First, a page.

Have you heard of Charlie Munger?
A lot of people haven’t.
But you should.
Charlie is the business partner of the more famous Warren Buffett. He’s the Vice-Chairman of Berkshire Hathaway, the US investment giant that makes its shareholders very rich.
But what makes Munger worth knowing about is not just his undeniable success as a business person. He also talks a lot about how he achieves it. And what he says makes a lot of sense for us as Project Managers.
This video is safe for viewing in the workplace.This is learning, so, sit back and enjoy
Charlie Munger offers what he calls ‘elementary, worldly wisdom’. These are a set of mental models, or ways of thinking about business, finance, and life. They will help prepare you to solve big problems, and succeed in your chosen career… in your case, Project Management.
He still works in his businesses with vigor. Over ten years ago, he spoke to graduands at USC Law School, and opened with a joke:
“Well, no doubt many of you are wondering why the speaker is so old. Well, the answer is obvious: he hasn’t died yet.”
In that speech, he sets out many of his core ideas, that helped him. I’d like to share three of his ideas, which resonate well as tips for Project Managers.
Projects are often complicated. So know how complex systems work and the way mental constructs work. Munger suggests problems often get easier and are usually easier to solve, if you turn around in reverse.
Munger’s example is wanting to help India. So, instead of asking: “how can I help India?”, you can ask:
“What’s doing the worst damage in India? What would automatically do the worst damage and how do I avoid it?”
You’d think they are logically the same thing, they’re not. Inversion like this will often solve problems which nothing else will solve.
Being unreliable will cancel out your other virtues.
If you’re unreliable it doesn’t matter what virtues you have, you’re going to fail immediately. So doing what you have promised to do should be an automatic part of your conduct. Munger tells us to avoid sloth and unreliability.
Sit down and do it until it’s done.
Another thing you need is a lot of assiduity. Munger likes the word assiduous because it means “sit down on your ass until you do it”.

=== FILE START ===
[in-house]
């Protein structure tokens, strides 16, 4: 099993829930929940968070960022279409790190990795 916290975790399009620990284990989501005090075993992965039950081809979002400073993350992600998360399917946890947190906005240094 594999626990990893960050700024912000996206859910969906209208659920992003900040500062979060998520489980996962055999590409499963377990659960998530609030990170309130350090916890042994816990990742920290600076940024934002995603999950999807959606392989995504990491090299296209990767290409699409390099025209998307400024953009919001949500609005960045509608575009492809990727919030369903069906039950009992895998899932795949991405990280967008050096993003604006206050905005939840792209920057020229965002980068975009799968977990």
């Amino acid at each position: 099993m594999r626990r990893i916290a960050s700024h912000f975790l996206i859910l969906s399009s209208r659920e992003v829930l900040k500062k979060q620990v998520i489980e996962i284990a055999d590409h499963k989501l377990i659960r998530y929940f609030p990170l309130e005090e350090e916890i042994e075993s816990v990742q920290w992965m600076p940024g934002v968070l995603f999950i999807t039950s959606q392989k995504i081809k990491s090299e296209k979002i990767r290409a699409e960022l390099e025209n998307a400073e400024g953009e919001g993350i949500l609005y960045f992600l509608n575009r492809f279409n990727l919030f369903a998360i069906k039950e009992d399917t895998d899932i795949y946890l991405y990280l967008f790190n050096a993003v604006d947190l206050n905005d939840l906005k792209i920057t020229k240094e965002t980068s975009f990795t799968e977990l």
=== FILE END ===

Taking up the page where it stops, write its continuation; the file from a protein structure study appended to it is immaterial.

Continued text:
He tells the story of two partners he chose for one part of his life, who had a simple rule for their business:
“Whenever we’re behind in our commitments to other people we will both work 14 hours a day until we caught up.”
Needless to say that firm didn’t fail! The partners died rich.
When you are 81 (as Charlie Munger was when he made that speech), will you be able to look back on a successful career and offer wisdom to the next generation?
I hope so.
I wonder what it will be…
Carefully curated video recommendations for you:
I asked Project Managers in a couple of forums what material things you need to have, to do your job as a Project Manager. They responded magnificently. I compiled their answers into a Kit list. I added my own.
Note that the links are affiliated.
For more great Project Management videos, please subscribe to the OnlinePMCourses YouTube channel.
If you want basic Management Courses – free training hosted on YouTube, with 2 new management lessons a week, check out our sister channel, Management Courses.
For more of our Project Management videos in themed collections, join our Free Academy of Project Management.
For more of our videos in themed collections, join our Free Academy of Project Management.Living Well - Succeeding Big: Lessons from Charlie Munger | Video Click To Tweet
Dr Mike Clayton is one of the most successful and in-demand project management trainers in the UK. He is author of 14 best-selling books, including four about project management. He is also a prolific blogger and contributor to ProjectManager.com and Project, the journal of the Association for Project Management. Between 1990 and 2002, Mike was a successful project manager, leading large project teams and delivering complex projects. In 2016, Mike launched OnlinePMCourses.
Please log in again. The login page will open in a new tab. After logging in you can close it and return to this page.